Lessons from a Difficult Person by Sarah H. Elliston
Elliston is a highly successful workshop leader and trainer, who offers wisdom learned the hard way—by experience – as well as through rigorous study and certification in many areas of professional training that aid her in her work -- Values Realization, Parent Effectiveness Training and Reality Therapy. She is a faculty member of the William Glasser Institute. Glasser is an internationally recognized psychiatrist and developer of Reality Therapy, a method of psychotherapy that teaches people they have a choice in how they choose to behave.
The methods Elliston offers in her book end the trauma and the drama, and minimize the possibility of confrontation. She gives YOU, the reader, the ability to take a strong, positive, confident—yet compassionate--stance with the “difficult person”—whether that is a relative, coworker, friend, one of your children or anyone else for that matter.
Elliston demonstrates how to:
• Identify the ways to talk to a “difficult” person
• Incorporate true incentives to help people change
• Make real the consequences of the “difficult” person’s action
• Increase success through acceptance and belonging
• Avoid being triggered by the “difficult” person allowing you to neutralize those hot buttons and communicate without judgment
Elliston lays out a proven script for peacefully transforming the difficult person’s behavior and the environment. She gives you the tools for successfully initiating and engaging in a conversation with a difficult person that would lead to change.
Motivations Behind Conflict
Forrest Whittaker is not only a celebrated actor, but also a United Nations special envoy, leading peacebuilding and conflict-resolution in communities touched by poverty and violence.
“I can relate a lot of times…in recognizing that when needs are not filled or not met, that all types of conflicts occur. And unless we’re able to do that, our planet itself will implode because the needs of the people are not met.”
Mr. Whittaker is speaking about people around the world—us. We are always acting to meet basic needs: the need to belong and to connect, the need to feel unique and a sense of achievement, the need to feel a sense of choice and freedom, the need to have fun and joy, and the need for survival.
Dr. William Glasser, founder of Choice Theory and Reality Therapy, states that our brains have these needs in them from birth; the needs are genetic instructions. What we do is not random—everything we do is designed to meet one or more of these needs.
When needs are not met, “all kinds of conflicts occur.” Often the difficult people in our lives are attempting to meet their needs, and the resulting behavior just happens to be in conflict with us and others. The fact is that it may be the only way they have been able to meet their needs in the past, so they continue to do the same thing over and over. They may notice that it isn’t perfect, but it is what they know, and so it is what they do.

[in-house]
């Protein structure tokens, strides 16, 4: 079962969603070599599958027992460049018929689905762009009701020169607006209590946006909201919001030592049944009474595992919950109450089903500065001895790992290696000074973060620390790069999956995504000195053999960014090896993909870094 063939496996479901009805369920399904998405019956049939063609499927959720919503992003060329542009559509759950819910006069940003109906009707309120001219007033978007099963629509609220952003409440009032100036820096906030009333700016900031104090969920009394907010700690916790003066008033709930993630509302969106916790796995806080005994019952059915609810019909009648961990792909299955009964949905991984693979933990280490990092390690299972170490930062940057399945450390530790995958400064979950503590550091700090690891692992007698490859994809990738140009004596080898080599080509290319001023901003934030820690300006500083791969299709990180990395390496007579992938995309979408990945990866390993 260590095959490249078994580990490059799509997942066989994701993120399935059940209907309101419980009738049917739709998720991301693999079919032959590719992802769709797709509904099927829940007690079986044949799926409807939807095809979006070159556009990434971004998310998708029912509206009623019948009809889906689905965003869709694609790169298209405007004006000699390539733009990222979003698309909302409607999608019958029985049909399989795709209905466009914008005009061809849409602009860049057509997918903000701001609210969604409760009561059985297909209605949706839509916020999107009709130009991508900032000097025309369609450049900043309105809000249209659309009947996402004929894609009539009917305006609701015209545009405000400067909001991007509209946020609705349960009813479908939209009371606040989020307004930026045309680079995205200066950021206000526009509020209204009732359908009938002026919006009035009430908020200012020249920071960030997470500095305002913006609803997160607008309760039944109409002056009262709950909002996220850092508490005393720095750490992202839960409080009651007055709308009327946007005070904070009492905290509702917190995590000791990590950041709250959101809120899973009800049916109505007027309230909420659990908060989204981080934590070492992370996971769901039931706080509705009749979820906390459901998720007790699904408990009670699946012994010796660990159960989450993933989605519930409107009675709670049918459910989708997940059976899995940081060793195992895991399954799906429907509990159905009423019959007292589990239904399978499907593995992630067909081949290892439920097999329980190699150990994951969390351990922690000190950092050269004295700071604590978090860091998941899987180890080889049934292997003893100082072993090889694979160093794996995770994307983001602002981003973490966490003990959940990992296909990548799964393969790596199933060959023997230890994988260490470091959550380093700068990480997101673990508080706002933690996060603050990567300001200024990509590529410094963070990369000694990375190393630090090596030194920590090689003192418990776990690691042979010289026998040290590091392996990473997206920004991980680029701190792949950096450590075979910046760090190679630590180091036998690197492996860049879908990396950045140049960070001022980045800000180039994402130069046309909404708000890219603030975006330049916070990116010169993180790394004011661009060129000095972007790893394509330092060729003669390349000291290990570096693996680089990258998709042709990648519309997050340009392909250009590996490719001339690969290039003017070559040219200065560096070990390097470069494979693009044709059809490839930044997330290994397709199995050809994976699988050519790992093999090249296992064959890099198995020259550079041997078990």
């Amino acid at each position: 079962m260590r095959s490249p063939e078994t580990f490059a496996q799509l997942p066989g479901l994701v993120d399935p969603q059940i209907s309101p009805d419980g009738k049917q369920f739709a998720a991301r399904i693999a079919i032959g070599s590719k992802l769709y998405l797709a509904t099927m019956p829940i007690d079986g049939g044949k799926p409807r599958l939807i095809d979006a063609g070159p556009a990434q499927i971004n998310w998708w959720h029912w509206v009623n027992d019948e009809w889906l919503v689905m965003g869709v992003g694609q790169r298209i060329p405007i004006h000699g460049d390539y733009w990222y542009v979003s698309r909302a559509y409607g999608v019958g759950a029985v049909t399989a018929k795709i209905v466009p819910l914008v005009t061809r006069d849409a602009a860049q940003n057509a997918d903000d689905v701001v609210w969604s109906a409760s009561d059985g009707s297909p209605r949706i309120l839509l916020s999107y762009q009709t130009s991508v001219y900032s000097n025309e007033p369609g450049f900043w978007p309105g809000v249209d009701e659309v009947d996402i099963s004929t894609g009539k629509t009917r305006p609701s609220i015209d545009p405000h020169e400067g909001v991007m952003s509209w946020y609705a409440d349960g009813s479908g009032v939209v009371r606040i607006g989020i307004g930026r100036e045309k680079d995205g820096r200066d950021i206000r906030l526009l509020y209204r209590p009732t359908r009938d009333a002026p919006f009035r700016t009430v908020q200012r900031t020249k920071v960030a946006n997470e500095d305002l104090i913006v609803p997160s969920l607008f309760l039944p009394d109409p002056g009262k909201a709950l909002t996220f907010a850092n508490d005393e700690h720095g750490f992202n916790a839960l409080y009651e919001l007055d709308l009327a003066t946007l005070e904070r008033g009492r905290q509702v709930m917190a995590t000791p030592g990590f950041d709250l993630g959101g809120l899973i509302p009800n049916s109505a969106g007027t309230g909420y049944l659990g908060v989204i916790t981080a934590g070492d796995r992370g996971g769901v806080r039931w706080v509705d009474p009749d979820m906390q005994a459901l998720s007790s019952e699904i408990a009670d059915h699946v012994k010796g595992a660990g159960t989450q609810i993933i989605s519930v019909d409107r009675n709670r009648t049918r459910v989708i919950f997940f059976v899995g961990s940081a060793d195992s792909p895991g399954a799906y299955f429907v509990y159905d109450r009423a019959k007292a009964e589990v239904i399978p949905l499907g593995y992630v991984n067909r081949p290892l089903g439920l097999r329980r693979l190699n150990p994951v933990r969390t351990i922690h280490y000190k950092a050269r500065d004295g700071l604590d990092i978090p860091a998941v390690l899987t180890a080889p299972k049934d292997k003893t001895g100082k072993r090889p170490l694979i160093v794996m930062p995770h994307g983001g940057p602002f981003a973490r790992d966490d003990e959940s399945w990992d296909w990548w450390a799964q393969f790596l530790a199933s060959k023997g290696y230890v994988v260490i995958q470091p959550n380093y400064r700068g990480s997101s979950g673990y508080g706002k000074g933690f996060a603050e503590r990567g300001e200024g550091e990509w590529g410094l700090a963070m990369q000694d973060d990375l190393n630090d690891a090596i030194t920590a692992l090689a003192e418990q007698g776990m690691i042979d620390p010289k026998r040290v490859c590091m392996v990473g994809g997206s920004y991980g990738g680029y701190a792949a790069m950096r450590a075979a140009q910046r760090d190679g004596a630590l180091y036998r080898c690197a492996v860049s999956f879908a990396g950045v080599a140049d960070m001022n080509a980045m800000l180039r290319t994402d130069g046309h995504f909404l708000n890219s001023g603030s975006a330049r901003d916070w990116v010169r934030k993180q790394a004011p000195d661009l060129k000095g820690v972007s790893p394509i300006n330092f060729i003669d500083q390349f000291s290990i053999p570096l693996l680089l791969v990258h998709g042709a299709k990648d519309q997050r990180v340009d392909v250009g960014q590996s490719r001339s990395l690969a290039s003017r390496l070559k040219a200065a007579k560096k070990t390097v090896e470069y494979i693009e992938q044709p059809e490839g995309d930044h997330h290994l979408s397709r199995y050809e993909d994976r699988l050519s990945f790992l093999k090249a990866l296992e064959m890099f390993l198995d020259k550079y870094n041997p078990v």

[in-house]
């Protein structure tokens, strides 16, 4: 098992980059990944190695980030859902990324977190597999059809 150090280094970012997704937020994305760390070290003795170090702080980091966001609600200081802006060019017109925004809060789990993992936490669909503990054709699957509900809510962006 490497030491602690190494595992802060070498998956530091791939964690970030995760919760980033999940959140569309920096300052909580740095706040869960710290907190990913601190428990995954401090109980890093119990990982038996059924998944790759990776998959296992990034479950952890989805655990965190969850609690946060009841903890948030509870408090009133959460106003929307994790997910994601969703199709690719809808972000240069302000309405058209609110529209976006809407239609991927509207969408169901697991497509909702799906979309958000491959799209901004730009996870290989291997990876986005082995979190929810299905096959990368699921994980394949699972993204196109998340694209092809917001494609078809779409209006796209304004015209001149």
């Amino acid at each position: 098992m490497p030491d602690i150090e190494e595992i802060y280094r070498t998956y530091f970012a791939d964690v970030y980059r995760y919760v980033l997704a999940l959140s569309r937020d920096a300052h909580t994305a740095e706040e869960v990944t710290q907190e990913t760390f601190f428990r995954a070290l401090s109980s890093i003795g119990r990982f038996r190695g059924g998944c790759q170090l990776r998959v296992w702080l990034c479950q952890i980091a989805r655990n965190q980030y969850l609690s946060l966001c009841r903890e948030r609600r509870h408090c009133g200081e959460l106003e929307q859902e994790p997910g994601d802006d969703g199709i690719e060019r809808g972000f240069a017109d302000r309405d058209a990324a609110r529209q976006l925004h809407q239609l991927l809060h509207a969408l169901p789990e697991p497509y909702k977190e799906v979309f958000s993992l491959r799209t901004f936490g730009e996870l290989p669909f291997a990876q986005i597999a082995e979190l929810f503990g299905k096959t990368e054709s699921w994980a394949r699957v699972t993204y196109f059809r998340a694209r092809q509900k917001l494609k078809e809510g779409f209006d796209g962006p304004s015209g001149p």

In the book, Lessons from A Difficult Person: How to Deal with People Like Us, I urge the reader to explore their perceptions and their values in preparing to have a conversation with a difficult person.
I advocate a process of having a conversation with a difficult person where they can hear how their behavior impacts others. The conversation should meet their need for belonging by letting them know we are having the conversation because we want to interact constructively with them. It recognizes their uniqueness because we identify what is unique about their behavior. It respects the need to feel free because instead of telling someone to change (giving an order), we are giving the difficult person a choice in what they do by merely explaining its impact.
We ask, “Do you know you are doing this?”
“Do you know it has this impact?”
“Is that what you want?”
The process of the conversation may not bring joy or fun to the difficult person immediately, but the connections they make when they change their behavior will meet this need. Finally, the need for survival can be met if, for example, resolving the difficulties allows the difficult person to keep their job.
Forrest Whittaker works mostly in underdeveloped countries but his concept is also true for us. If we don’t get our needs met, we have conflict. And if we don’t work at dealing with conflict in a way that meets our needs, “the planet will implode.”
When we find ourselves in conflict with a difficult person, let’s aim for conversations, not confrontations.
Sarah (Sam) Elliston is an expert in the art of Dealing with Difficult People. She is a top workshop leader and a member of the faculty of the William Glasser Institute, which espouses “Reality Therapy” to foster behavioral change.
But her instructional career began long before she even became aware that she was herself a “difficult person,” traits that began in Lincoln MA, where she grew up. For more than 30 years she has been teaching and training, first as a high school teacher in Ohio and Cincinnati—and then as an administrator in the not-for-profit sector.
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